But Payne does seem to have an affection for every roadside attraction and cheap barroom in the neighborhood, all recorded lovingly in black and white by veteran cinematographer Phedon Papamichael.  By not filming in color, Payne and Papamichael create an  empty, barren Nebraska, where everyone seems to have spent a lifetime standing in the wind. The coldness of the place is especially visceral when they focus on the farmland that seems so vast and depressing. If the people here move slowly, it's because there's so much damned land to cover. Even the cows seem still as concrete, as if they'd given up long ago.

There are some great performances in Nebraska. I particularly liked Stacy Keach as an old friend of Woody's who has a nasty side; June Squibb as Woody's wife, who seems like a ballbuster but actually maintains a well-guarded fondness for the coot; Bob Odenkirk as Woody's oldest son; and Angela McEwen as the editor of the local newspaper. The scene where Forte learns she was once a girlfriend of Woody's  is one of the best in the movie. The players cast as Woody's extended family are great at showing the pettiness that erupts when they learn Woody may be a millionaire.
Dern deserves the accolades he's received for his turn as Woody Grant, but the unsung hero of the piece is Will Forte as David. He seems at first like a meek, well-meaning son, the one who was called "a beautiful baby," but  he shows some backbone when he needs it.  A magnanimous gesture he makes near the film's end may leave you a bit wet-eyed. At the very least, you'll agree with him that even the smallest of dreams should be coaxed towards reality, and that everyone deserves a shot at driving through their hometown like a winner.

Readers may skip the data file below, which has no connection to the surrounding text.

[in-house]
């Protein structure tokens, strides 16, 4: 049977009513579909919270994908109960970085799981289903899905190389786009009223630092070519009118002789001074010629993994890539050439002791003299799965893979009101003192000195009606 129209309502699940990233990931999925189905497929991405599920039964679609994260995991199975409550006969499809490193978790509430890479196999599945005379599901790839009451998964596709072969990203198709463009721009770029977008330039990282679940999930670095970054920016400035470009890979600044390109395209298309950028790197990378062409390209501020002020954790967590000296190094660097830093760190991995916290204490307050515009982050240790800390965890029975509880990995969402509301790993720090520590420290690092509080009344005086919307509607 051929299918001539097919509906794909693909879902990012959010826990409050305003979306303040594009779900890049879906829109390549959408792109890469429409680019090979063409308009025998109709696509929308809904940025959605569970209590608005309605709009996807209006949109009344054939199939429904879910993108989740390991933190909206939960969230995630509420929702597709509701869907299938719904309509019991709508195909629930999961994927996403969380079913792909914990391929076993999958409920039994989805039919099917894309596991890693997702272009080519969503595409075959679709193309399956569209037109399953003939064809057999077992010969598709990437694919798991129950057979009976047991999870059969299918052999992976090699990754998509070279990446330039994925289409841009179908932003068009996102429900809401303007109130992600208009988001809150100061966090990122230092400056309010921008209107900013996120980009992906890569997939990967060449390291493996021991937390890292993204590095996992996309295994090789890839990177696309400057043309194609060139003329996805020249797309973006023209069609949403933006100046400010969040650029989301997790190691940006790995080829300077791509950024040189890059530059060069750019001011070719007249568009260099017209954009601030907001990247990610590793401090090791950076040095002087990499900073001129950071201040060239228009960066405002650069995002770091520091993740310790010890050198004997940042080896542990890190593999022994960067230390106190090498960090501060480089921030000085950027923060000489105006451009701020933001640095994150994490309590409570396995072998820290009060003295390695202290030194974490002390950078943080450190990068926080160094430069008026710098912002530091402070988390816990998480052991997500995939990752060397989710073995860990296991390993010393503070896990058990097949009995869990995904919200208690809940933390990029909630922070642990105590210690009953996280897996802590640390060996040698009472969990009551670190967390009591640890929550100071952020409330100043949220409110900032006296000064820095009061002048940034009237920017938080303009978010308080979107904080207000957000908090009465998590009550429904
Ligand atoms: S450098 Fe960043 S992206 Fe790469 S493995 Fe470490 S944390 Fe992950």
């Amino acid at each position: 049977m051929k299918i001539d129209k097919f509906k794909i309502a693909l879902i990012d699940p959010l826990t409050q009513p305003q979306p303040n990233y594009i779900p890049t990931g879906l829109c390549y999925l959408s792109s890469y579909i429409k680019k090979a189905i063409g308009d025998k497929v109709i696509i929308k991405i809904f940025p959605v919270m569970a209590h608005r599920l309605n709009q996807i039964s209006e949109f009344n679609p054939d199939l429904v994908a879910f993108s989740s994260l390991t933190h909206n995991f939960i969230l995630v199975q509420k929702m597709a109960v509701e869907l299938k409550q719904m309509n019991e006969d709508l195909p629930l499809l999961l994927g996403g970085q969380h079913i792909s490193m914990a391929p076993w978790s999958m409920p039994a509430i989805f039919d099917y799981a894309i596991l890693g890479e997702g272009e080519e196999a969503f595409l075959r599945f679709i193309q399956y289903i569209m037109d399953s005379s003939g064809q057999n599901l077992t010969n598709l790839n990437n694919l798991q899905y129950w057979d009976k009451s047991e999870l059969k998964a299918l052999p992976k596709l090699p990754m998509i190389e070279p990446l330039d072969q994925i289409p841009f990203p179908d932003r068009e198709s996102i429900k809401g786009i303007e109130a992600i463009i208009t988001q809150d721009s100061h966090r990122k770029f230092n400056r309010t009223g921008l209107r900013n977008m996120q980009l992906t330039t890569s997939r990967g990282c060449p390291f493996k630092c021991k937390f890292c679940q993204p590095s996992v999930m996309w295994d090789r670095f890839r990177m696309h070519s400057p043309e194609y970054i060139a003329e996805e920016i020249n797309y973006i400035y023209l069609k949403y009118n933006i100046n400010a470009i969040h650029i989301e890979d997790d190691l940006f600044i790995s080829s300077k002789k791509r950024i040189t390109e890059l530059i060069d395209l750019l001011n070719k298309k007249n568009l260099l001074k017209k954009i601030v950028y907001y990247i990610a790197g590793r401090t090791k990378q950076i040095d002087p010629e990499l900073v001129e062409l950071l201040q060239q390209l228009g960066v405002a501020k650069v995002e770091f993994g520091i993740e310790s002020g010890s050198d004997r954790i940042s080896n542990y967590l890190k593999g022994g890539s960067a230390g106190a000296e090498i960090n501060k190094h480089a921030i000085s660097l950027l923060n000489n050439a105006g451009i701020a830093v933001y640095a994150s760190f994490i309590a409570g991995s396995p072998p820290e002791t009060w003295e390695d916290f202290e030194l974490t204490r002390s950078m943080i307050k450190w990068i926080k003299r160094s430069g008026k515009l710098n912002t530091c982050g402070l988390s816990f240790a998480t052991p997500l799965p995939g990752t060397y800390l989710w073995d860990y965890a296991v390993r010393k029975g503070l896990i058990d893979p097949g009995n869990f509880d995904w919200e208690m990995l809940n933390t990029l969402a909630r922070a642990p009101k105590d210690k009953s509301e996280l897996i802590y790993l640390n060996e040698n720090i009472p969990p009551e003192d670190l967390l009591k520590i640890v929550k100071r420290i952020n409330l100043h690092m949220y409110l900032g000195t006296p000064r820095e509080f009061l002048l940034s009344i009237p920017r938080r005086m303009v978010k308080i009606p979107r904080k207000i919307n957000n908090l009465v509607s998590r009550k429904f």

Watching All Is Lost reminded me of something the late Andrew Sarris wrote many years ago.

"It is the actor we see aging and dying on the screen, not the director, writer, or other behind-the-screen artist. It is time we acknowledge this fundamental fact."

In short, All Is Lost is about Robert Redford on a sinking boat. He tries to patch up the hole in the side, but more leaks appear until it's apparent that this old man in the sea is fighting a lost cause. Redford's character doesn't have a name here - he's listed in the credits as "our man." He may as well have been listed as "Robert Redford."

Redford, or at least Redford as we think we know him, is a perfect choice for the role.  Since there are no other actors in the film, we spend the whole time looking at Redford, hence, we think about his past, the various romantic types he's played,  the electric cowboys and stoic types, and it occurs to us that he doesn't have an easily distinguishable character. As far as iconic movie stars go, he's always been as bland as a wax figure. He works perfectly in All Is Lost because there has never really been such a thing as "the Robert Redford character." Try to imitate Redford. You can't. Yet, imagine another actor, a Robert Downey Jr. or a Will Smith, in All Is Lost. Could they keep their mouths shut for an entire movie? I doubt it.  Or imagine Sly Stallone in the role.  You'd never fear for his safety. You imagine he'd fix the boat, and maybe even wrestle a shark. Maybe he'd kill the shark, and use the carcass to plug up the holes in his boat. That's Stallone. With Redford, you don't have a preconceived notion of his character. He might survive. Maybe not. You don't know.